Recently I got a chance to assess the IT
architecture of a major Telco in the North Americas. Organisations, off late, have realized that Architecture is the sole guiding light, that ensures that
the IT systems design and development stays in line with business strategy and
business vision, and they also want to ensure that what they have built is, in
line with what everyone is building, across the industry. Sound software
architecture is the key ingredient in a business or an organization's
technological success. But, It is one thing to come up with a good architecture
and another, to assess it. It is often said that art is a tryst, for in the joy
of it the maker and the beholder meet. But this is not entirely true for
software architecture. The more you, as a reviewer, don't see the maker's
point, the better chance you have, in judging it. Of course the fact that you
should be an artist yourselves in order to appreciate or judge art applies to architecture as well.
The usual method that springs into mind when we
want to evaluate architecture is the Architecture Trade off Analysis Method
(ATAM). One aspect of ATAM, that makes it so widely accepted is that, it is
domain agnostic, focussing mainly on the Quality attributes. It is good in a
way that you are equipped with some ammunition when you are out there to assess
someone's architecture, but that's not good enough when you have to make a
functional assessment as well. And this is where you enter deep waters.
Domain specific industry standard bodies like
TM Forum, Automotive Industry Action Group (AIAG), Rosetta-net, HL7 (Health
Level Seven), OFX (Open Financial Exchange Consortium) provide the guiding
lights here, depending on which industry you are dealing with. For example, the
TM Forum spells out clearly suggestions on how your telecom applications could
look like with functionality mapped to each application in its Telecom
Applications Map. These suggestions carry well thought out ideas and experience
from leaders across the specific industry. These suggestions could be used as
benchmarks when reviewing an existing architecture.
Equipped with ATAM and knowledge of domain
specific Industry guidelines you are now reasonably well armed to start out on
your assessment exercise. Again that is still not enough. You still have to
know what you are assessing and what your architecture is aiming to achieve.
And these are uncharted waters for you.
This is where we need to understand what the
architecture in question has been aimed at achieving in the first place. And
this is when you need to stand in the architecture makers shoes. This will tell
you to some extent on why certain aspects of the architecture have been built
in specific way. This is when, you have to understand the business and IT
objectives which the architecture was set to achieve. At this point it seems we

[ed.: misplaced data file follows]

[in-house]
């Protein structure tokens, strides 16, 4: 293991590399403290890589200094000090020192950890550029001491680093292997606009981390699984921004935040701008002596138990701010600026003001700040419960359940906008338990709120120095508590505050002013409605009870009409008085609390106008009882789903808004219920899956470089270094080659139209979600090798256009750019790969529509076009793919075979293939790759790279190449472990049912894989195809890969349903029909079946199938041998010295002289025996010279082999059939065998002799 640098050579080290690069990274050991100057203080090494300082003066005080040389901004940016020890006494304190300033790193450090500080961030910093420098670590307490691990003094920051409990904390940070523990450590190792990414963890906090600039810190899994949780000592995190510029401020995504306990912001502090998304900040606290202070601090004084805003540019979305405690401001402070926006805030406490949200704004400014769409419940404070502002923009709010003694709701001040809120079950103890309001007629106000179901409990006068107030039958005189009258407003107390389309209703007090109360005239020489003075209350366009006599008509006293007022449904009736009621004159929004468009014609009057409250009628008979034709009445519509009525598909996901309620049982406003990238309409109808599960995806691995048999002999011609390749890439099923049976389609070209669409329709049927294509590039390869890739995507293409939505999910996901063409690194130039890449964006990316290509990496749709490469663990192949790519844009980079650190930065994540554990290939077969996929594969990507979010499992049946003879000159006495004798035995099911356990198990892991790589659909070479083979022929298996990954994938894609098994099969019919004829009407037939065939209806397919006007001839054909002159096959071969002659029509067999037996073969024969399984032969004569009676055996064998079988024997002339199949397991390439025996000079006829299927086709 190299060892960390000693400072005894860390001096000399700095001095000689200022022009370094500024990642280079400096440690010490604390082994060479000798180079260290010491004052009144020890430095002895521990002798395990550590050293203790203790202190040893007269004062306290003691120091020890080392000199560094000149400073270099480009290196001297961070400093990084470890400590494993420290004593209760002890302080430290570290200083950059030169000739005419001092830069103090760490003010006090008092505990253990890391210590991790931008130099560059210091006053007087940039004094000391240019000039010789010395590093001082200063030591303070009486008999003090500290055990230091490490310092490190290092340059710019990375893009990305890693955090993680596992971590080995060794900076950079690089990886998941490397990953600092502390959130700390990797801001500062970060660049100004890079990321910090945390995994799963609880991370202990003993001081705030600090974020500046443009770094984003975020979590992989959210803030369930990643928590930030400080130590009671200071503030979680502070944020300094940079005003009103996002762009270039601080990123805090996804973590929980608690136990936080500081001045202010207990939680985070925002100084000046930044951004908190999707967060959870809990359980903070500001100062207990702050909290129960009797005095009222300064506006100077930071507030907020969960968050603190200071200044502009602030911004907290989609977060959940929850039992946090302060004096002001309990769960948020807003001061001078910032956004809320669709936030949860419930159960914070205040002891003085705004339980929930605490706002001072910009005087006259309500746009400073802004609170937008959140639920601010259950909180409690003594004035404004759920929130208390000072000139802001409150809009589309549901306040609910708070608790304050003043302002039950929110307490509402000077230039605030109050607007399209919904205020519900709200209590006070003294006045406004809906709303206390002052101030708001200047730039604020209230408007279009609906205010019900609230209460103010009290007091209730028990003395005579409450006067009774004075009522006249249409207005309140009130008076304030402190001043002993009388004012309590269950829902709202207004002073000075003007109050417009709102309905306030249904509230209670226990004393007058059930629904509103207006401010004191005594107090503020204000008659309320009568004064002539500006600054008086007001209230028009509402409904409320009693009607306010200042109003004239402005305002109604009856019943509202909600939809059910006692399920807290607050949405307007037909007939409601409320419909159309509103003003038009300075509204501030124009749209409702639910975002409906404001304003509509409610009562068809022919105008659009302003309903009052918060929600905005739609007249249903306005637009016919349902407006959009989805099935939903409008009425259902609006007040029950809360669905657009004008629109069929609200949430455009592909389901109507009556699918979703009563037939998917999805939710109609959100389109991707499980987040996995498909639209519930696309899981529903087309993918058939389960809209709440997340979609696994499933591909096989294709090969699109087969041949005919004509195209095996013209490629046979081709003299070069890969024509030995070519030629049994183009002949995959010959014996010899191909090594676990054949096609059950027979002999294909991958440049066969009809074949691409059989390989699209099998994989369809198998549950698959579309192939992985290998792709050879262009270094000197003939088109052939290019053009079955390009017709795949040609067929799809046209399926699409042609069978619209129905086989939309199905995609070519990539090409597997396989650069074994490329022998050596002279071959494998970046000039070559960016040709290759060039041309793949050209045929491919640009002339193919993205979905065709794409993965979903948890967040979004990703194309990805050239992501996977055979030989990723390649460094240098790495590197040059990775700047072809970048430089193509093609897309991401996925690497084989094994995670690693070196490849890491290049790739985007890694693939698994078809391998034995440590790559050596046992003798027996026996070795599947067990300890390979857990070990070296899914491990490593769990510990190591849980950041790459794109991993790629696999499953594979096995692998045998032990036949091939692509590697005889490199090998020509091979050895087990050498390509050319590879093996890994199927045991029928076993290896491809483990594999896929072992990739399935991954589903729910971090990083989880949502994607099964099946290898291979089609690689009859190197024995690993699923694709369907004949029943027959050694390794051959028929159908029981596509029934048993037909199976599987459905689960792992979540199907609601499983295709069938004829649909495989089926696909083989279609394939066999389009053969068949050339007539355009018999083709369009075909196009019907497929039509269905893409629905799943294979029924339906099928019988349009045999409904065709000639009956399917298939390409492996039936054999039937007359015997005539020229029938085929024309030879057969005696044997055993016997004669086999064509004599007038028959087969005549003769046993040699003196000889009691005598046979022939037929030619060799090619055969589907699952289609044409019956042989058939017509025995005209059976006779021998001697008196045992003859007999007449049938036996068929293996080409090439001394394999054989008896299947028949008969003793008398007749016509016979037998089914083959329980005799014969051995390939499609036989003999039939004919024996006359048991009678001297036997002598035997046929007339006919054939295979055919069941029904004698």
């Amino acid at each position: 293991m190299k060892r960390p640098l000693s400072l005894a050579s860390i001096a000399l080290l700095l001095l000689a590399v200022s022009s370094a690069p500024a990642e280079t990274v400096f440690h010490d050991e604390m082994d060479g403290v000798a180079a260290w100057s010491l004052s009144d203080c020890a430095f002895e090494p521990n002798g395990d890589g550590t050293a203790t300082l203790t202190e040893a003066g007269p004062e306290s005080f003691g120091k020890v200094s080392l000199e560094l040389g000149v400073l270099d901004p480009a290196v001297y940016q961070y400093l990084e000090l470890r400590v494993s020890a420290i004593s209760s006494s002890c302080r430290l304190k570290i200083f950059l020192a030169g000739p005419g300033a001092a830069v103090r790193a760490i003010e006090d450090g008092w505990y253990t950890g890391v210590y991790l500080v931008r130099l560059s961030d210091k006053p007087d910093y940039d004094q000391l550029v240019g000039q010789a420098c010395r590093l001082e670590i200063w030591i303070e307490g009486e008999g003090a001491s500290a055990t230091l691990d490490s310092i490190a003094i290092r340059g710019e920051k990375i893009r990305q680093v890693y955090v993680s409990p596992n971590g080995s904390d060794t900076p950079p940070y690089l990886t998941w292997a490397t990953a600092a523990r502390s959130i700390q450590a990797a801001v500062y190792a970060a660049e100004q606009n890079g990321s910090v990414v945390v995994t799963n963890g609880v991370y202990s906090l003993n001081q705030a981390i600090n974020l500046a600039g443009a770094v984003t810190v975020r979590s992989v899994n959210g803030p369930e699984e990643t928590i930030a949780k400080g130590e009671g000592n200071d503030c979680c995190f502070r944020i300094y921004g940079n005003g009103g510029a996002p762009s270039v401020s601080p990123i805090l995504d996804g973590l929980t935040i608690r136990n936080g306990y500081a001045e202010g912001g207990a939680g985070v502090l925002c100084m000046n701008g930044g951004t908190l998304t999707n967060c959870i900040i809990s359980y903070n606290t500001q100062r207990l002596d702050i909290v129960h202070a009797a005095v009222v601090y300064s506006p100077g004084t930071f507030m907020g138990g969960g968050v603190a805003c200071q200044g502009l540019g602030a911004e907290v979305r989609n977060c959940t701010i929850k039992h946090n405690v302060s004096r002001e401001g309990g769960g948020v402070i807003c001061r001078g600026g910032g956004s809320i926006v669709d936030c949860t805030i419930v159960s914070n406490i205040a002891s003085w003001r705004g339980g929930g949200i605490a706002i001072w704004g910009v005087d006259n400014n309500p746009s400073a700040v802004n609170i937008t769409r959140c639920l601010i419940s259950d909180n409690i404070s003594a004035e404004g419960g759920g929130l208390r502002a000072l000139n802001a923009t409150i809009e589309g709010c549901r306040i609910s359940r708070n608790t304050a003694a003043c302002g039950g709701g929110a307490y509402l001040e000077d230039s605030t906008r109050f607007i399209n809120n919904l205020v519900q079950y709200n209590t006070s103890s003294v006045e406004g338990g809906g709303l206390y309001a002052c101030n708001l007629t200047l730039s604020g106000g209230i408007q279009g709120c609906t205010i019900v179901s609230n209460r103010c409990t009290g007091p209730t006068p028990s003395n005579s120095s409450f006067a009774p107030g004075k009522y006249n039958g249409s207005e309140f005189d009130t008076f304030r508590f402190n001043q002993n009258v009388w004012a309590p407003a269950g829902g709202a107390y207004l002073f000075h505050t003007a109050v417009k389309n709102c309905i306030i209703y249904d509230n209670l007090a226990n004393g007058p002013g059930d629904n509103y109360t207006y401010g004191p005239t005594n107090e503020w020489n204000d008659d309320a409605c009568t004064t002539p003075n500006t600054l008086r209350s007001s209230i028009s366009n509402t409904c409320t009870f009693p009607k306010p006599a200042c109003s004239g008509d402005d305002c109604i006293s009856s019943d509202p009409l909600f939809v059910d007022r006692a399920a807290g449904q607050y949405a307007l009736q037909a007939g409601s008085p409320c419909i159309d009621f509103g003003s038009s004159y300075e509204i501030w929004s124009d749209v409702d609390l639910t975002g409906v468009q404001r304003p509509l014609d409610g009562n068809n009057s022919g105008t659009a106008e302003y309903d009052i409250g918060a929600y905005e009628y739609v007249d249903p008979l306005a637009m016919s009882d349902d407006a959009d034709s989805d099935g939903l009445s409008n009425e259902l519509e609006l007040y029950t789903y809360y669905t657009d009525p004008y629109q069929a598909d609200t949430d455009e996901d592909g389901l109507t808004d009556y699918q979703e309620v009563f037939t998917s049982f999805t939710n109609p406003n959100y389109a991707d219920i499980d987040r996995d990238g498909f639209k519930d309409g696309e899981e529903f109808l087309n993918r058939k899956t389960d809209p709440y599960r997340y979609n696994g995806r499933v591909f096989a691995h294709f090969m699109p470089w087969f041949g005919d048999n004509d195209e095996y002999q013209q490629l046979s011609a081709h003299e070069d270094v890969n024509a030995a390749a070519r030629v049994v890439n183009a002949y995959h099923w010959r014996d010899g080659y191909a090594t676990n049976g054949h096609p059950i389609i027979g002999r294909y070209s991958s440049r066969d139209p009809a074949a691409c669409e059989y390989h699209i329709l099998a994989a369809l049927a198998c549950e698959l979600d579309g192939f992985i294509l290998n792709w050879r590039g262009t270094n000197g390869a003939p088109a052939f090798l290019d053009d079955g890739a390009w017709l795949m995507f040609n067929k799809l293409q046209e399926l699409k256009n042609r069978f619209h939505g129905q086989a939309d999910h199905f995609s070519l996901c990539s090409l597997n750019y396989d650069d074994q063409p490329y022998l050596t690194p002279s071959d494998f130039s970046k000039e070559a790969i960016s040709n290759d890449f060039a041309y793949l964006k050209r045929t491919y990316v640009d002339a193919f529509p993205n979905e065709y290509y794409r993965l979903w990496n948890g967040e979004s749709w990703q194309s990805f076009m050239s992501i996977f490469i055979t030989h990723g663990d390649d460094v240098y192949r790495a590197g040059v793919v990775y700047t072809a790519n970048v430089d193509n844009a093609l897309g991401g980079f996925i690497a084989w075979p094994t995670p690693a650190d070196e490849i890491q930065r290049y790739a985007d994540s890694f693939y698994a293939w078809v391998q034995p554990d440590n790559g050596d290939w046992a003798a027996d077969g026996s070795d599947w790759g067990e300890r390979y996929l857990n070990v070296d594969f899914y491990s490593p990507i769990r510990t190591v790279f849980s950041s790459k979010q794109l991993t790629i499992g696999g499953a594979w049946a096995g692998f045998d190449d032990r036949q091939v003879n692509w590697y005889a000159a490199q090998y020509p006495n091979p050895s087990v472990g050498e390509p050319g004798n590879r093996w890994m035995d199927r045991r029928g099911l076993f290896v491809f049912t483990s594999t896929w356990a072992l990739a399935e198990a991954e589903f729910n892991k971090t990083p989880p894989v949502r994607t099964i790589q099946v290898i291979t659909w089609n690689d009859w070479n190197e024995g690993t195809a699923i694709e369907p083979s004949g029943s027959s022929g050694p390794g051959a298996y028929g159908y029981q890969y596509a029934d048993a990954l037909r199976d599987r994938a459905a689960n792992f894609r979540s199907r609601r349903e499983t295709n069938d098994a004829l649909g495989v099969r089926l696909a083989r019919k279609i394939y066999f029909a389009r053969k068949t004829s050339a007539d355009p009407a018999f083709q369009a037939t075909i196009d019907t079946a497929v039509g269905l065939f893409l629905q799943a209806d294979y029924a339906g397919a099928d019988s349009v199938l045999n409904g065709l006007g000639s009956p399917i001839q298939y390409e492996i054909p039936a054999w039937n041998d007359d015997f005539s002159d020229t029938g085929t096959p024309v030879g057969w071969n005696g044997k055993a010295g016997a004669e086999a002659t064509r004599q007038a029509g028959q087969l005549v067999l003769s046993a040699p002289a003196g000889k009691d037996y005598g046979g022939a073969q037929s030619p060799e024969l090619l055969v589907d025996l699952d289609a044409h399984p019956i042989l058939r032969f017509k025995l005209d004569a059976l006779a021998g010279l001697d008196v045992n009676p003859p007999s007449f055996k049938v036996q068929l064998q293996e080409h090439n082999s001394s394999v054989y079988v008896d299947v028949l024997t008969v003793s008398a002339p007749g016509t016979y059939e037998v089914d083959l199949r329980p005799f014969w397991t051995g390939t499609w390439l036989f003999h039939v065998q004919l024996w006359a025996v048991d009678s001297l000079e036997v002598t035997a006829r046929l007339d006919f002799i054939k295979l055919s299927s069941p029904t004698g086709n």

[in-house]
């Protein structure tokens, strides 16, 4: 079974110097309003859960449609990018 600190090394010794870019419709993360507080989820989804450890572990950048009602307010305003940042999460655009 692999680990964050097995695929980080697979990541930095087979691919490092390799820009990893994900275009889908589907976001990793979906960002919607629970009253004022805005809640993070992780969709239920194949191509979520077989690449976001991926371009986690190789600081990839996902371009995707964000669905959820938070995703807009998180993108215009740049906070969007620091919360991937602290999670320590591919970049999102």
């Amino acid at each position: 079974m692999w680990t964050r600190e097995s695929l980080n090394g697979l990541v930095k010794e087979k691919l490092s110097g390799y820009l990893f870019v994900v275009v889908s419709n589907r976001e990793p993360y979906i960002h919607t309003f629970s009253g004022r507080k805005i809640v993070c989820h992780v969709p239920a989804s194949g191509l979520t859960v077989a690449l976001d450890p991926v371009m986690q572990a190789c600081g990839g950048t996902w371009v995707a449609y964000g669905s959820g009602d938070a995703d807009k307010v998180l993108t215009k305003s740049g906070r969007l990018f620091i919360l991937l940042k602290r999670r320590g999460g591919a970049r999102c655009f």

are all set to validate the architecture aspects against the business and IT
objectives at the enterprise level except that the business and IT objectives mean
different things for different people. A "View" is the term that is used to
describe exactly that. The TOGAF defines this concept as follows "A 'view' is a
representation of a whole system from the perspective of a related set of
concerns. A view is what is seen from a viewpoint. An architecture view may be
represented by a model to demonstrate to stakeholders their areas of interest
in the architecture". It is worth noting that other frameworks like IAF &
FEA have similarly recognized this concept of defining a set of related
concerns in more or less similar terms. Thus it is evident that different
stakeholders are interested in different aspects and areas of architecture.
Here comes the most important aspect that is to be kept in mind, which is the plurality
of goals which may be at odds with each other. Similar to this, is the
related aspect of plurality of the means, each of which provides a varying degree
of help or hindrance in achieving a given goal can also be reviewed.
So the knowledge of the following aspects which
contributes to the plurality of the goals and means is very important before
embarking on our review,
v Complex trade-offs that have been made while balancing objectives like
functional and extra (non) functional dimensions.
style followed and constraints
Armed with this information, we can now proceed
to review the architecture at hand. At this juncture a few words on
architecture representation will not be out of place. The 4+1 view of architecture
representation will be useful and handy, that can quickly give us a good view
on what is being served. The logical, process, development and the deployment
views combined with the use case view provide a complete representation of the
architecture. Whereas Views focus on the overall structure and behaviour of the
architecture, a Perspective is used to denote a term which builds on the core
views to highlight the way in which a particular quality-property is addressed
by the architecture. Thus perspectives could be Security perspective,
Performance perspective, Availability perspective etc. Finally it is customary
to serve out the review report to the interested parties spiced up with all the interesting ingredients. This takes the form a
report listing the positive as well as the negative aspects of the Architecture.
Yes, don't forget to serve the plus points of the architecture to start with...